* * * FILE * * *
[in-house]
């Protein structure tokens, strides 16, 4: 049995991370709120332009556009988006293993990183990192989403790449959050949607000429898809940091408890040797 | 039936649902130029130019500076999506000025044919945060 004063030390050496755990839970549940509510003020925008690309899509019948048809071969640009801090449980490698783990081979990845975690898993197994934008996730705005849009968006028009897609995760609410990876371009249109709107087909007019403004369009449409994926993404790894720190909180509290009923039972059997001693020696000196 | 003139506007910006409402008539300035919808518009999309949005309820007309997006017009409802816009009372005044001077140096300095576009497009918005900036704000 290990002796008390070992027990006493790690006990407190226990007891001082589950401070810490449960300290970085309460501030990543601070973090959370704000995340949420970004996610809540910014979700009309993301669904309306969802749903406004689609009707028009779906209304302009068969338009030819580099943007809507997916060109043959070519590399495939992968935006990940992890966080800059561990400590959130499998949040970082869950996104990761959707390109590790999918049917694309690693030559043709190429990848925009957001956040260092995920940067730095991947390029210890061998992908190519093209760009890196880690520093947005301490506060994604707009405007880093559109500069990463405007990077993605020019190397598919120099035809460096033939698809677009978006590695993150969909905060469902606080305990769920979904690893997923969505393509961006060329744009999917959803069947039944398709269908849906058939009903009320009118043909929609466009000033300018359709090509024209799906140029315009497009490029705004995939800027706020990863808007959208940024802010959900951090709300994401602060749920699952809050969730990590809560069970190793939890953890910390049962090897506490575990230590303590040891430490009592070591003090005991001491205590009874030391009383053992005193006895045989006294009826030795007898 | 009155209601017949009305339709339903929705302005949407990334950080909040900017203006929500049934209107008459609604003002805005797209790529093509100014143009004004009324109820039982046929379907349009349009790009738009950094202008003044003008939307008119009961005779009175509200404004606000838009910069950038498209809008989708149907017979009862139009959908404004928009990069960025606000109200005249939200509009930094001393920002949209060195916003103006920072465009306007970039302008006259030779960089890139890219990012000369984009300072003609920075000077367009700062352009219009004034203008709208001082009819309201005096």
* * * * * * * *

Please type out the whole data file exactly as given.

[in-house]
């Protein structure tokens, strides 16, 4: 049995991370709120332009556009988006293993990183990192989403790449959050949607000429898809940091408890040797 | 039936649902130029130019500076999506000025044919945060 004063030390050496755990839970549940509510003020925008690309899509019948048809071969640009801090449980490698783990081979990845975690898993197994934008996730705005849009968006028009897609995760609410990876371009249109709107087909007019403004369009449409994926993404790894720190909180509290009923039972059997001693020696000196 | 003139506007910006409402008539300035919808518009999309949005309820007309997006017009409802816009009372005044001077140096300095576009497009918005900036704000 290990002796008390070992027990006493790690006990407190226990007891001082589950401070810490449960300290970085309460501030990543601070973090959370704000995340949420970004996610809540910014979700009309993301669904309306969802749903406004689609009707028009779906209304302009068969338009030819580099943007809507997916060109043959070519590399495939992968935006990940992890966080800059561990400590959130499998949040970082869950996104990761959707390109590790999918049917694309690693030559043709190429990848925009957001956040260092995920940067730095991947390029210890061998992908190519093209760009890196880690520093947005301490506060994604707009405007880093559109500069990463405007990077993605020019190397598919120099035809460096033939698809677009978006590695993150969909905060469902606080305990769920979904690893997923969505393509961006060329744009999917959803069947039944398709269908849906058939009903009320009118043909929609466009000033300018359709090509024209799906140029315009497009490029705004995939800027706020990863808007959208940024802010959900951090709300994401602060749920699952809050969730990590809560069970190793939890953890910390049962090897506490575990230590303590040891430490009592070591003090005991001491205590009874030391009383053992005193006895045989006294009826030795007898 | 009155209601017949009305339709339903929705302005949407990334950080909040900017203006929500049934209107008459609604003002805005797209790529093509100014143009004004009324109820039982046929379907349009349009790009738009950094202008003044003008939307008119009961005779009175509200404004606000838009910069950038498209809008989708149907017979009862139009959908404004928009990069960025606000109200005249939200509009930094001393920002949209060195916003103006920072465009306007970039302008006259030779960089890139890219990012000369984009300072003609920075000077367009700062352009219009004034203008709208001082009819309201005096």